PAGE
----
As Rick Graber sees it, the Bradley Foundation operates “in a world of ideas, and we fund people who are in the world of ideas.”
That’s one way to describe the work of the Milwaukee-based foundation. But it is important to add a few things to that description: The Bradley Foundation is huge – it has an endowment of about $900 million and it makes grants of $40 to $50 million a year. It is influential – it has provided funding sparking big changes in American policy since it was launched in the mid-1980s. And it is conservative – its leaders have never hesitated in using that label to describe its support of limited government, free markets, traditional values, and other conservative causes. One of its signature issues is support of programs allowing parents to send their children to private and religious schools using public money.
Graber, president and CEO of Bradley since 2016, told an audience at an “On the Issues with Mike Gousha” program at Marquette Law School on Thursday, October 17, that the foundation tries to do what two brothers, Harry and Lynda Bradley, would want them to do. The two were founders of the Allen-Bradley Co., and they were supporters of conservative causes. Both died more than a half century ago and the foundation is funded out of some of the proceeds of the sale of Allen-Bradley in the 1980s.
In addition to its support of conservative think tanks, scholars and advocacy groups, the foundation is one of the biggest givers to Milwaukee-based causes, many of them non-political. Graber said about 30% of Bradley grants support Milwaukee area organizations, including large annual donations to music, arts, and cultural groups. Bradley also supports some community-based social services organizations. Some people might be surprised to see some of the recipients of Bradley grants, but Graber said they are all non-governmental efforts to strengthen people’s lives — and the foundation favors such efforts.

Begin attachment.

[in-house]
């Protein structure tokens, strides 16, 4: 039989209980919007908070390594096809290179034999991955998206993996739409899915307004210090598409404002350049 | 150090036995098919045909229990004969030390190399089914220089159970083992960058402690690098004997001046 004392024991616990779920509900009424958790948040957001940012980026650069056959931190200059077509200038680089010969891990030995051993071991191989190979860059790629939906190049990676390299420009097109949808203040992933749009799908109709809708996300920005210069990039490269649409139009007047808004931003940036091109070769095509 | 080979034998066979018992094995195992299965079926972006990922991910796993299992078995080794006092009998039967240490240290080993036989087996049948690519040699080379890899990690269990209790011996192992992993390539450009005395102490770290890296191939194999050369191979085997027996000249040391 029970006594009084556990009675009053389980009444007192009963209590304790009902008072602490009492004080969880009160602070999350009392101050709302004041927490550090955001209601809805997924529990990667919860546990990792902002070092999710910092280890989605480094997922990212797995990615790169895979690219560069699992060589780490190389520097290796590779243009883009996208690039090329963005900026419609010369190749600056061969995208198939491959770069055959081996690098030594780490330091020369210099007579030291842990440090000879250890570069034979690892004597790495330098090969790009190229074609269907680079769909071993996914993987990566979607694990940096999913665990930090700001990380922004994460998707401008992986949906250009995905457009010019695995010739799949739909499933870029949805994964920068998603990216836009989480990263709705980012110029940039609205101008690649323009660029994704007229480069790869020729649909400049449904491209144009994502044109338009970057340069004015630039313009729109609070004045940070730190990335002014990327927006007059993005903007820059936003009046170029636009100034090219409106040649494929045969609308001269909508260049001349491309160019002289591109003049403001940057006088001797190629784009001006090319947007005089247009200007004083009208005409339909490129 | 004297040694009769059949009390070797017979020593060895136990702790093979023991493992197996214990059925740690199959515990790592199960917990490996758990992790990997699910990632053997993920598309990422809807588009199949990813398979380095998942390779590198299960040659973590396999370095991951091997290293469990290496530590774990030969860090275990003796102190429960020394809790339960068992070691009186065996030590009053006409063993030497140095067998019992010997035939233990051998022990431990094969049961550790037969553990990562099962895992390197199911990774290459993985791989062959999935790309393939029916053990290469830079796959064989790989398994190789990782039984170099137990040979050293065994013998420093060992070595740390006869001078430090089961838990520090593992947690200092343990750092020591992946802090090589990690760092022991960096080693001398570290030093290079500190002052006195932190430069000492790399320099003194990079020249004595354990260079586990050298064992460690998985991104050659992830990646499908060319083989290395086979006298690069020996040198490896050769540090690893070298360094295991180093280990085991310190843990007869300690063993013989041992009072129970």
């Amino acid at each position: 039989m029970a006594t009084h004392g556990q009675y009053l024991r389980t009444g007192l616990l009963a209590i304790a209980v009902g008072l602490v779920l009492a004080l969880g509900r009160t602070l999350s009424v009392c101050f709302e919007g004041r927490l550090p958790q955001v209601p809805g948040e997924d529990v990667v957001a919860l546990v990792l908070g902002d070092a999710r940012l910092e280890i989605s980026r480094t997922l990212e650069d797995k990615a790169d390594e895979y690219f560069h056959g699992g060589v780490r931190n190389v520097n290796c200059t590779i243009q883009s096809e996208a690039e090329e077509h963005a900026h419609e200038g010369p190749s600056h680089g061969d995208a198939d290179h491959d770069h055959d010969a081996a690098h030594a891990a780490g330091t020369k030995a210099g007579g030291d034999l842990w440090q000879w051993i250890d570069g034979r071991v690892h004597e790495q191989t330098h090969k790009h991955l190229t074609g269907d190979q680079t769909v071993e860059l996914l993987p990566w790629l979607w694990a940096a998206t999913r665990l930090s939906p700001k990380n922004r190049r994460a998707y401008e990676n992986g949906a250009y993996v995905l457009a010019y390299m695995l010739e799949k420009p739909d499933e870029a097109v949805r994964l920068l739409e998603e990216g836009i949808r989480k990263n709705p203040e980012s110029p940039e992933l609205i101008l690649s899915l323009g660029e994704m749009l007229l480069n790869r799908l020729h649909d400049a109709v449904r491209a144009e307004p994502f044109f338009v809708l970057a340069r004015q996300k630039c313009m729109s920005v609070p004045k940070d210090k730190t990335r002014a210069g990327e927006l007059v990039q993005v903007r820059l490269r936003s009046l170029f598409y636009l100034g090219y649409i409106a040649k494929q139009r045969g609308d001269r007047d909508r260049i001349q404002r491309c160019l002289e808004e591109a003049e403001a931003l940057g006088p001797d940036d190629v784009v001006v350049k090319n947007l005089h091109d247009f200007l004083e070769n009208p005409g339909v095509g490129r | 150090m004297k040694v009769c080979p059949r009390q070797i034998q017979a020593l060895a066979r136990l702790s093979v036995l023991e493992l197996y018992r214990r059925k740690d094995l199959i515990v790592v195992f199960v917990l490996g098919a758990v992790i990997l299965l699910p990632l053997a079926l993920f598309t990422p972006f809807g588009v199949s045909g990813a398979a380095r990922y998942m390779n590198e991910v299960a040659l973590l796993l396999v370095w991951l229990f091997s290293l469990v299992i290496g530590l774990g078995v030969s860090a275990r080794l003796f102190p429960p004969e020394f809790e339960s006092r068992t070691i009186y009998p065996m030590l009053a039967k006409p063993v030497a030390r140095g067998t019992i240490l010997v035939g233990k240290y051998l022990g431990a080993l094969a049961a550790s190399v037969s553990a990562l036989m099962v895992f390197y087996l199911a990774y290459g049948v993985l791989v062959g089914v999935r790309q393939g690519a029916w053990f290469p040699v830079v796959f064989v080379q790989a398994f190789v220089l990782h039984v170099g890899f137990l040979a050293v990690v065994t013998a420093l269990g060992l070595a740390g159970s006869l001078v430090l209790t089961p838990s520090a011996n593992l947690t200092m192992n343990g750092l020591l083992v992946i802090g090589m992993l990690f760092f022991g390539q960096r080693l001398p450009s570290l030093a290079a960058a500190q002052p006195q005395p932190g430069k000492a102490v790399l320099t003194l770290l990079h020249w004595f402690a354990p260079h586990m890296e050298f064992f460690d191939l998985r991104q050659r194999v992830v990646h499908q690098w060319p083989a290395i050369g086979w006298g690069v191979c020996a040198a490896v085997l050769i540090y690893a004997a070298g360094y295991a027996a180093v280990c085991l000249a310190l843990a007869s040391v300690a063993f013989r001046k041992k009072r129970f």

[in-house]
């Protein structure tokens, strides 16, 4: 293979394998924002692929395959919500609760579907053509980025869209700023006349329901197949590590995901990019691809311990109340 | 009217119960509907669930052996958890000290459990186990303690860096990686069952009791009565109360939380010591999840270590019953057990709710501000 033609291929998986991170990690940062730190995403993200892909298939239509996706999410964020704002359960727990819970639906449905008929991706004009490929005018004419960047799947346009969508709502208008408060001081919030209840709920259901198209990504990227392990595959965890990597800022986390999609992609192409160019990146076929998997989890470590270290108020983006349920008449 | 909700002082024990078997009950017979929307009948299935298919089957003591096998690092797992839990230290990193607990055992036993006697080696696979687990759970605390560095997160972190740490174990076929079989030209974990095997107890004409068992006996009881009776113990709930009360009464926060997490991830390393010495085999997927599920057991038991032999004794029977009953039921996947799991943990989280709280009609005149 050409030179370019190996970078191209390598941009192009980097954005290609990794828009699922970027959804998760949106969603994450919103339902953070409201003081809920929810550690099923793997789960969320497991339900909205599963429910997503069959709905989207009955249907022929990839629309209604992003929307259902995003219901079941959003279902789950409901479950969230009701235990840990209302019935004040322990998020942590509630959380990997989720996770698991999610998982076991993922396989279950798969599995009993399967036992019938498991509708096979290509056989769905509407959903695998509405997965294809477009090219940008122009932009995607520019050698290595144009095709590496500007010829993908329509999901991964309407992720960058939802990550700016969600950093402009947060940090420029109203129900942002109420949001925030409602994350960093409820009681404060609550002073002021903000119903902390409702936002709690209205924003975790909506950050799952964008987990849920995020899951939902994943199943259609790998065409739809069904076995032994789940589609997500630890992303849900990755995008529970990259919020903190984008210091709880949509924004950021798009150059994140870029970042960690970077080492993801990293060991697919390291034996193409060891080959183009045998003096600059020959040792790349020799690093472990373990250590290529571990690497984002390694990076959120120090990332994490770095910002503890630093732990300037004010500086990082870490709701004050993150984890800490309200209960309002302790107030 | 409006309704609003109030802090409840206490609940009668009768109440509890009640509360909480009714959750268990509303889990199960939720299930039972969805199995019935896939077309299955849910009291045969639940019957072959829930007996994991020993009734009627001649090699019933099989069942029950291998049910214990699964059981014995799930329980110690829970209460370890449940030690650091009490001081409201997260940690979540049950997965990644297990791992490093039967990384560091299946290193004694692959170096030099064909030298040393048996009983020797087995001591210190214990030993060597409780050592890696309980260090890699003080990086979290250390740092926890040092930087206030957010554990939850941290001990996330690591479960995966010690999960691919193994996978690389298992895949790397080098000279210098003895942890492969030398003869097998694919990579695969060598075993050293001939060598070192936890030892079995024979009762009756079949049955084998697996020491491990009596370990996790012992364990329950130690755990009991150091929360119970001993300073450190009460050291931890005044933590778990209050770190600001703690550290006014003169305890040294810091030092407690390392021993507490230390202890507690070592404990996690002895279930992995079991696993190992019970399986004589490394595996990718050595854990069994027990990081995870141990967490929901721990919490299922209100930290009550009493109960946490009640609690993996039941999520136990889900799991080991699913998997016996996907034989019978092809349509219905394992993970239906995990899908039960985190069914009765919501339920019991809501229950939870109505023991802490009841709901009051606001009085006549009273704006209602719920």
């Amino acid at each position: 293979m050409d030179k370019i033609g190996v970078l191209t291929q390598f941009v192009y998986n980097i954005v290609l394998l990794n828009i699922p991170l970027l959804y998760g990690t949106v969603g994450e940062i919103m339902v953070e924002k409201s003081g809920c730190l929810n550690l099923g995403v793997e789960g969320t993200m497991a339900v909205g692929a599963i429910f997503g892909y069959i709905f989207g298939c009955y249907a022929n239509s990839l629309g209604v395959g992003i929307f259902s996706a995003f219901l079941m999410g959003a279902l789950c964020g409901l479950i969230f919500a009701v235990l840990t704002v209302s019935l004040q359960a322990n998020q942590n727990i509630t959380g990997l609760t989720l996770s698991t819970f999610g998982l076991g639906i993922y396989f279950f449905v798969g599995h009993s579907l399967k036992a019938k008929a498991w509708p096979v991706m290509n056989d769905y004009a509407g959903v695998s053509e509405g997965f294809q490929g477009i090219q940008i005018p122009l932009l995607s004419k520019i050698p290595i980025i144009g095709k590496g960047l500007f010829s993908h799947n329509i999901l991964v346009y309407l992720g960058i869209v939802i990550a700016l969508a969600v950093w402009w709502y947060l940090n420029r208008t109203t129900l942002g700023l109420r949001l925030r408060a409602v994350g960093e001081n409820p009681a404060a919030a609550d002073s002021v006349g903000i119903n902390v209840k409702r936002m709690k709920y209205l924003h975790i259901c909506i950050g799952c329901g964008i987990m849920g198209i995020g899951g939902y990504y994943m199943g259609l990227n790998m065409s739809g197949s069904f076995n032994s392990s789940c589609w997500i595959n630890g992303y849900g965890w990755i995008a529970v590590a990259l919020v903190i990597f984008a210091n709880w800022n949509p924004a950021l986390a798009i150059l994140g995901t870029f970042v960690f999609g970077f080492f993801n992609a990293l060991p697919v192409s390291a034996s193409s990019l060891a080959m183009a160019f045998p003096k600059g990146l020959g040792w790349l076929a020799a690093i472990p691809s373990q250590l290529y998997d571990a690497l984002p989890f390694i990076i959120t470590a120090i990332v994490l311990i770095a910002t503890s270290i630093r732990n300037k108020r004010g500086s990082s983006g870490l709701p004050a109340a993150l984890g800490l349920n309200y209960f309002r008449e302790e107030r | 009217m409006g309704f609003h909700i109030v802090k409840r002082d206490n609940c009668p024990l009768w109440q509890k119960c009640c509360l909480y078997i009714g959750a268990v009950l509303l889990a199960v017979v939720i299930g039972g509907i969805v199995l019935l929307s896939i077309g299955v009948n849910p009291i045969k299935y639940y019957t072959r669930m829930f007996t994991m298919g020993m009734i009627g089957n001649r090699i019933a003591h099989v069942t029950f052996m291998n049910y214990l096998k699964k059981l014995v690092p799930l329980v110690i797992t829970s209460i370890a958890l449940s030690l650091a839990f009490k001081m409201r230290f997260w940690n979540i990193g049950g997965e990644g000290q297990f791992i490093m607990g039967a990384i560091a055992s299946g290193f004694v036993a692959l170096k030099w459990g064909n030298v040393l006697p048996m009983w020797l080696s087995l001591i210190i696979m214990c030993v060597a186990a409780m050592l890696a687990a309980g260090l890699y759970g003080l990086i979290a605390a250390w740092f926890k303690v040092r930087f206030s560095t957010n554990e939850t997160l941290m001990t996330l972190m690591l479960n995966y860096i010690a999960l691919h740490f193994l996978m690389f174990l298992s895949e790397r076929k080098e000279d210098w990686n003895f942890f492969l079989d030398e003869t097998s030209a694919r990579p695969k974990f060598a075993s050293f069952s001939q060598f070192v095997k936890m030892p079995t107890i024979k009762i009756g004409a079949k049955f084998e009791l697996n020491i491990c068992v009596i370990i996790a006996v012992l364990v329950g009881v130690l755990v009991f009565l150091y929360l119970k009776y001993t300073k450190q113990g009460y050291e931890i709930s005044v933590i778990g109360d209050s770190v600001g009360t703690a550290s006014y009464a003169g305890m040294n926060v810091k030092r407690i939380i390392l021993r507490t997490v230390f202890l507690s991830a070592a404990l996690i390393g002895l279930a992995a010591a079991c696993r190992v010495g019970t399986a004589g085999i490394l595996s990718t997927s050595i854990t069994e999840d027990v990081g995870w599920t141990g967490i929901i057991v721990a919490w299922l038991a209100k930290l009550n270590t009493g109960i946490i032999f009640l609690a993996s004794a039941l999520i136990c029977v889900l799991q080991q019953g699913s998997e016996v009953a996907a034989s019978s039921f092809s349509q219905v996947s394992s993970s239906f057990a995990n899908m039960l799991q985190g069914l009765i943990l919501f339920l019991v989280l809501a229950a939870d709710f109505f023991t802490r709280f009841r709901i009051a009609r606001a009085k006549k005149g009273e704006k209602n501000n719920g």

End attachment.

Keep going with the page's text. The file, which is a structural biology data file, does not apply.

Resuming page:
Much of the session in Eckstein Hall’s Lubar Center focused on the foundation’s support of school voucher programs. It provided funding that was a key to the launch of school vouchers in Milwaukee, which has the oldest urban voucher program in the United States. Graber said the foundation believes “parents know best” when it comes to picking schools for their children and “the more options, the better” when it comes to what schools parents can select.
“We want a strong public school system, absolutely,” Graber said. “But they should have to compete.” He was challenged on school voucher issues by some in the audience. He defended the fact that Bradley does not provide grants to deal with public school needs. He said the fact that private schools taking voucher students weren’t getting results that were much different than public schools did not change his view that the voucher schools were offering a lot to their students, including things that can’t be measured by test scores.
Graber was the American ambassador to the Czech Republic from 2006 to 2009, during the administration of President George W. Bush. Speaking for himself, he said he disagreed with President Donald Trump’s decision to pull back American forces along the Turkish-Syrian border. He said the US has to stand by its allies and play a leading role in the world. Asked about Russian leader Vladimir Putin, Graber said, “I’m of the view that Putin is an evil man. . . They only way to play ball with Vladimir Putin is to play hardball.”
Graber said that both he and foundation agree with Trump on many issues and not on some issues. He said free trade was the best example of an area where they would disagree. Bradley supports free trade and not the kinds of tariffs Trump has imposed.
Before taking the Bradley position, Graber was an executive of Honeywell International. He has also in the past been president and CEO of the Milwaukee law firm of Reinhart Boerner Van Deuren and he is a past chairman of the Wisconsin Republican Party.
“Democracies are messy, they’re inherently messy,” Graber said. But he said America still offers more opportunity to people than any other country.
It’s harder these days to discuss ideas with a lot of people, Graber said, given the polarization and emotionalism of political discourse. That is unfortunate, he said. That’s especially true if you are seeking to support the world of ideas.
Video of the one-hour program may be viewed by clicking here.